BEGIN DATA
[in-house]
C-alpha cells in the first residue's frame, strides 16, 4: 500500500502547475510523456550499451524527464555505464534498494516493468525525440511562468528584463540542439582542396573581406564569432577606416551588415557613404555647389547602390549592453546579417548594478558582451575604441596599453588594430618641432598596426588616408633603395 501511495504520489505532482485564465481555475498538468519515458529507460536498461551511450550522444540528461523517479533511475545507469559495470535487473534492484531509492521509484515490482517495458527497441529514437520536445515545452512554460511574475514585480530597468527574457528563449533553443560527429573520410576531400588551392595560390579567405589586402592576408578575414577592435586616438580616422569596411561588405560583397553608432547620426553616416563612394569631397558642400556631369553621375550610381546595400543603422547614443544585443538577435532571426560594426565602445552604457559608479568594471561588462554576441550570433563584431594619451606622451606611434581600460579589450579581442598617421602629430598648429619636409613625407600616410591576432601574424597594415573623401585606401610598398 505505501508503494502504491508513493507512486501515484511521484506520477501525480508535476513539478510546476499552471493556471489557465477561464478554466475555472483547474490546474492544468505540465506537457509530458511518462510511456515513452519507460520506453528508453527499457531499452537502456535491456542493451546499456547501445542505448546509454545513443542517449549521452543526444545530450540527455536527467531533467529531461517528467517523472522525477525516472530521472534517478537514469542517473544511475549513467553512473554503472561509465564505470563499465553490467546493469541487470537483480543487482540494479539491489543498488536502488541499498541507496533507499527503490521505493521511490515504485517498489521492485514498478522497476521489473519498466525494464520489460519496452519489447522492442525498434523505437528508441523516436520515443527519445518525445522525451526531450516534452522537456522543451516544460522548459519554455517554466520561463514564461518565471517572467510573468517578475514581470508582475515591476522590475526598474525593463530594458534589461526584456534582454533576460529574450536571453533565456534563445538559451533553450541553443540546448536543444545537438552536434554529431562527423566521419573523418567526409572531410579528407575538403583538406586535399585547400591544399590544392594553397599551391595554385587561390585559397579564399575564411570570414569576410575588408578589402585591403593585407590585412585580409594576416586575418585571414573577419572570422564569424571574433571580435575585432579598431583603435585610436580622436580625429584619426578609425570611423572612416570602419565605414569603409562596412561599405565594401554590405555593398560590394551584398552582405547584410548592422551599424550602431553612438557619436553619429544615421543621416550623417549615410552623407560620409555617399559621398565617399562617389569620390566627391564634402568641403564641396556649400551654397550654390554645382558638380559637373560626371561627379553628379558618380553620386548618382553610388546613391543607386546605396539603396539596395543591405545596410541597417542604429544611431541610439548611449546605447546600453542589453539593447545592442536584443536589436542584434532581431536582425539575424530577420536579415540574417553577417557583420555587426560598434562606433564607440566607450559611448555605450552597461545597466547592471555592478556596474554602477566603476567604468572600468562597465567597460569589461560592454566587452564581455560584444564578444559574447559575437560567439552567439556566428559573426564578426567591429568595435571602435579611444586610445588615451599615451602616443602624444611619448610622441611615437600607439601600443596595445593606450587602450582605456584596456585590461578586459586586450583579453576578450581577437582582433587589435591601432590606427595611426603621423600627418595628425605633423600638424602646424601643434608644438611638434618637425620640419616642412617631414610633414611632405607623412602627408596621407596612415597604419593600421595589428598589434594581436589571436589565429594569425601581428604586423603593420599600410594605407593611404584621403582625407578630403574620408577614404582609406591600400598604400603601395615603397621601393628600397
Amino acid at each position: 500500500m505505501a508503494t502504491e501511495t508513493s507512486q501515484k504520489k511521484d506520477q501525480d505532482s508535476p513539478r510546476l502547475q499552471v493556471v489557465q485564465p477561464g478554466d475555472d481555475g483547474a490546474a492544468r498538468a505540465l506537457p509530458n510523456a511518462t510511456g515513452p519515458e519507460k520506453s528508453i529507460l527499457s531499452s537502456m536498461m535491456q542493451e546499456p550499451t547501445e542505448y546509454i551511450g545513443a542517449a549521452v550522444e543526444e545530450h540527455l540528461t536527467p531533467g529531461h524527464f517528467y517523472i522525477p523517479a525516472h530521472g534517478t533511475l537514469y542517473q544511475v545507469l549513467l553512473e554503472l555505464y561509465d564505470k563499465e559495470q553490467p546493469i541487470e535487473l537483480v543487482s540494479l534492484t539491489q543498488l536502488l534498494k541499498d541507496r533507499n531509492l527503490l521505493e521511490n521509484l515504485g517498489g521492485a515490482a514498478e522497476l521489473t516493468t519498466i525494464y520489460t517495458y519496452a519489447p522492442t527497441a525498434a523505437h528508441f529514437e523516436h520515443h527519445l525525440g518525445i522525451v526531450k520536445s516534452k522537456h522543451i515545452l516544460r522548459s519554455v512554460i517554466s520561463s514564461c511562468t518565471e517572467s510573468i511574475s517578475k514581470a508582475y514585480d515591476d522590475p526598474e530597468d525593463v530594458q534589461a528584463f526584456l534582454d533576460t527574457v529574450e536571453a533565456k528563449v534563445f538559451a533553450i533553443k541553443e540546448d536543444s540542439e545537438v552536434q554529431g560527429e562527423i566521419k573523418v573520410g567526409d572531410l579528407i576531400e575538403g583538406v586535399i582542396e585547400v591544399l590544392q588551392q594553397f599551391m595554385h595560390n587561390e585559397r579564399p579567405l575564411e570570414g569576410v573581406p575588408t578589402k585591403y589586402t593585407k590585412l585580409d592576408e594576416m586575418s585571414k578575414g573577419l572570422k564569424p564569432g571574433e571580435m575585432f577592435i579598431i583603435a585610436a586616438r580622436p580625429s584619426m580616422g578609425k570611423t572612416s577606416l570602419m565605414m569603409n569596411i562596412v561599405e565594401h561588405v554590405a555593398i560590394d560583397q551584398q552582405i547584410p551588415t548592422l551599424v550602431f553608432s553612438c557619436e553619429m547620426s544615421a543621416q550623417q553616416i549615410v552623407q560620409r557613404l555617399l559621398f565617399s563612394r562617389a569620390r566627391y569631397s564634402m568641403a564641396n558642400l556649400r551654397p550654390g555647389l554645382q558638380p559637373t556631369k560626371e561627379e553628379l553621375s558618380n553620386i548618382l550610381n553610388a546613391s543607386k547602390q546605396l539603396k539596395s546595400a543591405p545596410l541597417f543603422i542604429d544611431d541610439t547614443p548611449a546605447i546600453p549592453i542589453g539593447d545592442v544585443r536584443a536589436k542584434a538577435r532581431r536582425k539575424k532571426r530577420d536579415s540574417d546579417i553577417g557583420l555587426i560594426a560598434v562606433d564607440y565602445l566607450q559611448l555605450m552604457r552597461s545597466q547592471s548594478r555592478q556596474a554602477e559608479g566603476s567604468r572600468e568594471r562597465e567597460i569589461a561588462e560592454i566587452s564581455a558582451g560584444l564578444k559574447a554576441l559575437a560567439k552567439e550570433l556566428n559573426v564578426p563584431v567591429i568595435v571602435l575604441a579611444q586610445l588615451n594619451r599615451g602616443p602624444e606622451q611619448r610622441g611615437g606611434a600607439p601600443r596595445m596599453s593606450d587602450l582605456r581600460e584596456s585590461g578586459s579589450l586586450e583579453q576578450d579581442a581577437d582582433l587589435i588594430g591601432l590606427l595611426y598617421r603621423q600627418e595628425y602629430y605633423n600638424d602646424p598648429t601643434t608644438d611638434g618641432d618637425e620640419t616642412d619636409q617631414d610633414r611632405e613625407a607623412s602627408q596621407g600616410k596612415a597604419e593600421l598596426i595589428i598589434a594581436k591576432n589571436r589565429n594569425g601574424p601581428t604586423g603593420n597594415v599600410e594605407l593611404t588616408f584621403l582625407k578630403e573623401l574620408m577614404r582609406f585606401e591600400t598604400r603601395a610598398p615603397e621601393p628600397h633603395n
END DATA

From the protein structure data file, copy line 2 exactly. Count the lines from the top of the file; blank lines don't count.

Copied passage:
C-alpha cells in the first residue's frame, strides 16, 4: 500500500502547475510523456550499451524527464555505464534498494516493468525525440511562468528584463540542439582542396573581406564569432577606416551588415557613404555647389547602390549592453546579417548594478558582451575604441596599453588594430618641432598596426588616408633603395 501511495504520489505532482485564465481555475498538468519515458529507460536498461551511450550522444540528461523517479533511475545507469559495470535487473534492484531509492521509484515490482517495458527497441529514437520536445515545452512554460511574475514585480530597468527574457528563449533553443560527429573520410576531400588551392595560390579567405589586402592576408578575414577592435586616438580616422569596411561588405560583397553608432547620426553616416563612394569631397558642400556631369553621375550610381546595400543603422547614443544585443538577435532571426560594426565602445552604457559608479568594471561588462554576441550570433563584431594619451606622451606611434581600460579589450579581442598617421602629430598648429619636409613625407600616410591576432601574424597594415573623401585606401610598398 505505501508503494502504491508513493507512486501515484511521484506520477501525480508535476513539478510546476499552471493556471489557465477561464478554466475555472483547474490546474492544468505540465506537457509530458511518462510511456515513452519507460520506453528508453527499457531499452537502456535491456542493451546499456547501445542505448546509454545513443542517449549521452543526444545530450540527455536527467531533467529531461517528467517523472522525477525516472530521472534517478537514469542517473544511475549513467553512473554503472561509465564505470563499465553490467546493469541487470537483480543487482540494479539491489543498488536502488541499498541507496533507499527503490521505493521511490515504485517498489521492485514498478522497476521489473519498466525494464520489460519496452519489447522492442525498434523505437528508441523516436520515443527519445518525445522525451526531450516534452522537456522543451516544460522548459519554455517554466520561463514564461518565471517572467510573468517578475514581470508582475515591476522590475526598474525593463530594458534589461526584456534582454533576460529574450536571453533565456534563445538559451533553450541553443540546448536543444545537438552536434554529431562527423566521419573523418567526409572531410579528407575538403583538406586535399585547400591544399590544392594553397599551391595554385587561390585559397579564399575564411570570414569576410575588408578589402585591403593585407590585412585580409594576416586575418585571414573577419572570422564569424571574433571580435575585432579598431583603435585610436580622436580625429584619426578609425570611423572612416570602419565605414569603409562596412561599405565594401554590405555593398560590394551584398552582405547584410548592422551599424550602431553612438557619436553619429544615421543621416550623417549615410552623407560620409555617399559621398565617399562617389569620390566627391564634402568641403564641396556649400551654397550654390554645382558638380559637373560626371561627379553628379558618380553620386548618382553610388546613391543607386546605396539603396539596395543591405545596410541597417542604429544611431541610439548611449546605447546600453542589453539593447545592442536584443536589436542584434532581431536582425539575424530577420536579415540574417553577417557583420555587426560598434562606433564607440566607450559611448555605450552597461545597466547592471555592478556596474554602477566603476567604468572600468562597465567597460569589461560592454566587452564581455560584444564578444559574447559575437560567439552567439556566428559573426564578426567591429568595435571602435579611444586610445588615451599615451602616443602624444611619448610622441611615437600607439601600443596595445593606450587602450582605456584596456585590461578586459586586450583579453576578450581577437582582433587589435591601432590606427595611426603621423600627418595628425605633423600638424602646424601643434608644438611638434618637425620640419616642412617631414610633414611632405607623412602627408596621407596612415597604419593600421595589428598589434594581436589571436589565429594569425601581428604586423603593420599600410594605407593611404584621403582625407578630403574620408577614404582609406591600400598604400603601395615603397621601393628600397